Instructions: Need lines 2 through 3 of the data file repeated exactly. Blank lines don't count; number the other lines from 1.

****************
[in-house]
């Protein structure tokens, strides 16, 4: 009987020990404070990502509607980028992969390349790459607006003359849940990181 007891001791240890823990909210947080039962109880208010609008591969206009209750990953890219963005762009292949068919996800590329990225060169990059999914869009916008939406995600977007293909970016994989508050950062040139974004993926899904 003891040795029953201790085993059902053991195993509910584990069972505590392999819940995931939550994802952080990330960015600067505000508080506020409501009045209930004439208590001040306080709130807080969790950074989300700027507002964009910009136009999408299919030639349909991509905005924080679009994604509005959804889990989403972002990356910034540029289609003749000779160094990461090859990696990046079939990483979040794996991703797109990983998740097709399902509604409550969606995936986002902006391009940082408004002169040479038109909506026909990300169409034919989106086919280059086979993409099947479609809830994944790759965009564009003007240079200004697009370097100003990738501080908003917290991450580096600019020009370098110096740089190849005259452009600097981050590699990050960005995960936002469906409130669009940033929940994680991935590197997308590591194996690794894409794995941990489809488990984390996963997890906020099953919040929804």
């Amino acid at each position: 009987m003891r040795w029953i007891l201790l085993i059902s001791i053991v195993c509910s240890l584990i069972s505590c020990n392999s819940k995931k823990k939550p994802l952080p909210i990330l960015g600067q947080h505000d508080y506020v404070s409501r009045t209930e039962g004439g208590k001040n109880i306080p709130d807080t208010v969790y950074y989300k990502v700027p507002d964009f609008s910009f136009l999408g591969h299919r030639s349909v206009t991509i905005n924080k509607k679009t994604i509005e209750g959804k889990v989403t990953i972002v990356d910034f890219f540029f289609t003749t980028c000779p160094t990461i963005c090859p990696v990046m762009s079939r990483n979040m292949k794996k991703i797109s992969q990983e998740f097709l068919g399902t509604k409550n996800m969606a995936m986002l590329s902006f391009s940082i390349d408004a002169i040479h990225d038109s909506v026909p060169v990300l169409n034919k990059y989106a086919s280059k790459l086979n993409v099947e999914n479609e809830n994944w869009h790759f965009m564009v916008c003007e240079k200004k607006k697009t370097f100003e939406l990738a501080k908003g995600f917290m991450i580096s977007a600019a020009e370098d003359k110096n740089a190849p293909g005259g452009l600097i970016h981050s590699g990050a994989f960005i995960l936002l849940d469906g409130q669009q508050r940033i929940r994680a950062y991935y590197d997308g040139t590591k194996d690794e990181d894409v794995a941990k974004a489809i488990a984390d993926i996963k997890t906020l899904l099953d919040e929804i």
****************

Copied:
């Protein structure tokens, strides 16, 4: 009987020990404070990502509607980028992969390349790459607006003359849940990181 007891001791240890823990909210947080039962109880208010609008591969206009209750990953890219963005762009292949068919996800590329990225060169990059999914869009916008939406995600977007293909970016994989508050950062040139974004993926899904 003891040795029953201790085993059902053991195993509910584990069972505590392999819940995931939550994802952080990330960015600067505000508080506020409501009045209930004439208590001040306080709130807080969790950074989300700027507002964009910009136009999408299919030639349909991509905005924080679009994604509005959804889990989403972002990356910034540029289609003749000779160094990461090859990696990046079939990483979040794996991703797109990983998740097709399902509604409550969606995936986002902006391009940082408004002169040479038109909506026909990300169409034919989106086919280059086979993409099947479609809830994944790759965009564009003007240079200004697009370097100003990738501080908003917290991450580096600019020009370098110096740089190849005259452009600097981050590699990050960005995960936002469906409130669009940033929940994680991935590197997308590591194996690794894409794995941990489809488990984390996963997890906020099953919040929804």
């Amino acid at each position: 009987m003891r040795w029953i007891l201790l085993i059902s001791i053991v195993c509910s240890l584990i069972s505590c020990n392999s819940k995931k823990k939550p994802l952080p909210i990330l960015g600067q947080h505000d508080y506020v404070s409501r009045t209930e039962g004439g208590k001040n109880i306080p709130d807080t208010v969790y950074y989300k990502v700027p507002d964009f609008s910009f136009l999408g591969h299919r030639s349909v206009t991509i905005n924080k509607k679009t994604i509005e209750g959804k889990v989403t990953i972002v990356d910034f890219f540029f289609t003749t980028c000779p160094t990461i963005c090859p990696v990046m762009s079939r990483n979040m292949k794996k991703i797109s992969q990983e998740f097709l068919g399902t509604k409550n996800m969606a995936m986002l590329s902006f391009s940082i390349d408004a002169i040479h990225d038109s909506v026909p060169v990300l169409n034919k990059y989106a086919s280059k790459l086979n993409v099947e999914n479609e809830n994944w869009h790759f965009m564009v916008c003007e240079k200004k607006k697009t370097f100003e939406l990738a501080k908003g995600f917290m991450i580096s977007a600019a020009e370098d003359k110096n740089a190849p293909g005259g452009l600097i970016h981050s590699g990050a994989f960005i995960l936002l849940d469906g409130q669009q508050r940033i929940r994680a950062y991935y590197d997308g040139t590591k194996d690794e990181d894409v794995a941990k974004a489809i488990a984390d993926i996963k997890t906020l899904l099953d919040e929804i």